Rock and roll rhetoric: Jesus He Knows Me

‘Cause Jesus he knows me
And he knows I’m right
I’ve been talking to Jesus all my life
Oh yes he knows me
And he knows I’m right
And he’s been telling me
Everything is alright

Jesus He Knows Me (Banks, Collins, Rutherford), Genesis

To say one thing and mean the opposite. Irony is a stock-in-trade of both rock lyrics and political rhetoric. It can be subtle or, as in this case, it can slap you in the face.

Combined with verse lyrics that elaborate the TV preacher’s reality…

I believe in the family
with my ever loving wife beside me
but she don’t know about my girlfriend
or the man I met last night

…and the spot-on satire of the video, the irony of “Jesus he knows me and he knows I’m right” is inescapable.

In rhetorical terms, irony (deriving from the Greek eironeia meaning dissimulation, or feigned ignorance) comes in different forms:

  • Socratic irony – feigning ignorance or innocence; think of Mark Antony – “I am no orator…” or TV detective Colombo.
  • Verbal irony – changing the meaning of a word or words to mean or imply the opposite, as in Antony’s “Brutus is an honourable man”.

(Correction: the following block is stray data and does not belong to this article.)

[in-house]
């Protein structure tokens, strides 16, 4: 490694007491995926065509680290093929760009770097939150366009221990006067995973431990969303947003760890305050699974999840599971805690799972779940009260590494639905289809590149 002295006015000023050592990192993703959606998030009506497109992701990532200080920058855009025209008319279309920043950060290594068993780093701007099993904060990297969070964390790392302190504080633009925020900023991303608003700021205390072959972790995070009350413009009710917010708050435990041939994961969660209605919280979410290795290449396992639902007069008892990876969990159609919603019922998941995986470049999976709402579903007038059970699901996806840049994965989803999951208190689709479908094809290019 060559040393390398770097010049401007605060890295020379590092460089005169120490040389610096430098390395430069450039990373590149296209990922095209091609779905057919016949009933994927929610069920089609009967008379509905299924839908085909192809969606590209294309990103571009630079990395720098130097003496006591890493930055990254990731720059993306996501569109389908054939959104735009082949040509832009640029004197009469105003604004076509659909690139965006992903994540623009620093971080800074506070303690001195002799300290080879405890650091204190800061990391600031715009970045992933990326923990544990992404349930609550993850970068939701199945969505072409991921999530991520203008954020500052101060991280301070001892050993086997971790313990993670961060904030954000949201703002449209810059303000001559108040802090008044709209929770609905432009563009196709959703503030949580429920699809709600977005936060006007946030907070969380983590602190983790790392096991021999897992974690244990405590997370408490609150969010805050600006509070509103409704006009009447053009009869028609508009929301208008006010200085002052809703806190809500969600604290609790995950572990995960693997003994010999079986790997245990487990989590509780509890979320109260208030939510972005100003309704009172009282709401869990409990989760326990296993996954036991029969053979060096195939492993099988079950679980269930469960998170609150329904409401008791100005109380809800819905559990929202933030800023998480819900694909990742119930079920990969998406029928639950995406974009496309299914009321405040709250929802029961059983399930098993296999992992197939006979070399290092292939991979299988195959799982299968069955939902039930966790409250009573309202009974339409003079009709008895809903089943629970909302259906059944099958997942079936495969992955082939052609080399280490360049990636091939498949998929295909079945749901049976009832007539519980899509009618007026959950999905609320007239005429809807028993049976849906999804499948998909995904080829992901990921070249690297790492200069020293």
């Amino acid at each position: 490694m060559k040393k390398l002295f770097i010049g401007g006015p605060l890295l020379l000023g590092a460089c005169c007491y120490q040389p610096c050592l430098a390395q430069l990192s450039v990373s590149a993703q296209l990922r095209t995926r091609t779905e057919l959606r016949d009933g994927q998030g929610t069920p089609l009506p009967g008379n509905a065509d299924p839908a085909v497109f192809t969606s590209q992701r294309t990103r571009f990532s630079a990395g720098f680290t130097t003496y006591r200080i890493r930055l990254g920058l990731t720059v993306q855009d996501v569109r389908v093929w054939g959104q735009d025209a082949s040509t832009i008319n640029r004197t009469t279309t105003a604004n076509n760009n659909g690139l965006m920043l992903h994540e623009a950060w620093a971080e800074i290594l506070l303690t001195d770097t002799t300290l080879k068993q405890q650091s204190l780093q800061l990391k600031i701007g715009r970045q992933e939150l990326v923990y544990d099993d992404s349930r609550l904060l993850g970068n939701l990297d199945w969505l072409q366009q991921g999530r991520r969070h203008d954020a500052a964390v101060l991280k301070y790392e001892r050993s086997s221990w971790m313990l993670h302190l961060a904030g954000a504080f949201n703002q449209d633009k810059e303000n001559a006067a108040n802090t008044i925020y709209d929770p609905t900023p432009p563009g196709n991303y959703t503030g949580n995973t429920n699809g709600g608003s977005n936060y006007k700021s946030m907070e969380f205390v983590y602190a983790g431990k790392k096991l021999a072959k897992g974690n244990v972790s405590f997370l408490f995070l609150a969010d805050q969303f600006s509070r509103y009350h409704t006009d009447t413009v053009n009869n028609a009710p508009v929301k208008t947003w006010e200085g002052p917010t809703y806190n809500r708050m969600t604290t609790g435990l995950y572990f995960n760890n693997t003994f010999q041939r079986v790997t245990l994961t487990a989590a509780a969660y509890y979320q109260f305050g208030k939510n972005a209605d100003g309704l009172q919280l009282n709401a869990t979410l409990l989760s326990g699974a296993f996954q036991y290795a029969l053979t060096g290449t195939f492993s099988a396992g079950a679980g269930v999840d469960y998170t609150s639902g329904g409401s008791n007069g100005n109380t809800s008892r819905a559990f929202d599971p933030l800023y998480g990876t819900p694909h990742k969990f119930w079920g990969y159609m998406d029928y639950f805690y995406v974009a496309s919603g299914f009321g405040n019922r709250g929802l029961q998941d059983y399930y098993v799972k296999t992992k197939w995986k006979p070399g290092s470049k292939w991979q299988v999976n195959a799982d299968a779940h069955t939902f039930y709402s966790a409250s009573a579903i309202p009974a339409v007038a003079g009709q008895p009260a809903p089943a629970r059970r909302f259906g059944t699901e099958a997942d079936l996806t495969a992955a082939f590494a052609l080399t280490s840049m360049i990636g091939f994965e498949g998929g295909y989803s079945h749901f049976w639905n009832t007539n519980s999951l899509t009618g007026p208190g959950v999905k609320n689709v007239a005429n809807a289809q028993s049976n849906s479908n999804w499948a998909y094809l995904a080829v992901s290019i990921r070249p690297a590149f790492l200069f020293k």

• Dramatic irony – is unintentional: the dreamer who relates his story in a song, while we see the opposite reality of his situation. The media loves an image of dramatic irony; recall George W Bush’s address on the aircraft carrier with the “Mission Accomplished” banner behind.

On the topic of rock and roll irony, of course, Alanis Morissette’s 1996 hit Ironic was ridiculed for not containing examples of irony: a free ride when you’ve already paid is unfortunate rather than ironic. However, for an argument on the song’s situational irony, see Wikipedia

Also, because this blog is largely about writing and content creation, it’s worth noting that SEO doesn’t handle irony very well. If you say or write “Brutus is an honourable man”, Google will tend to believe you.

Here’s the official video:

From the 1991 album, We Can’t Dance.

Irony: We Can't Dance by Genesis

You can find the rest of this rather ragged and occasional series on Rock and Roll Rhetoric, here.


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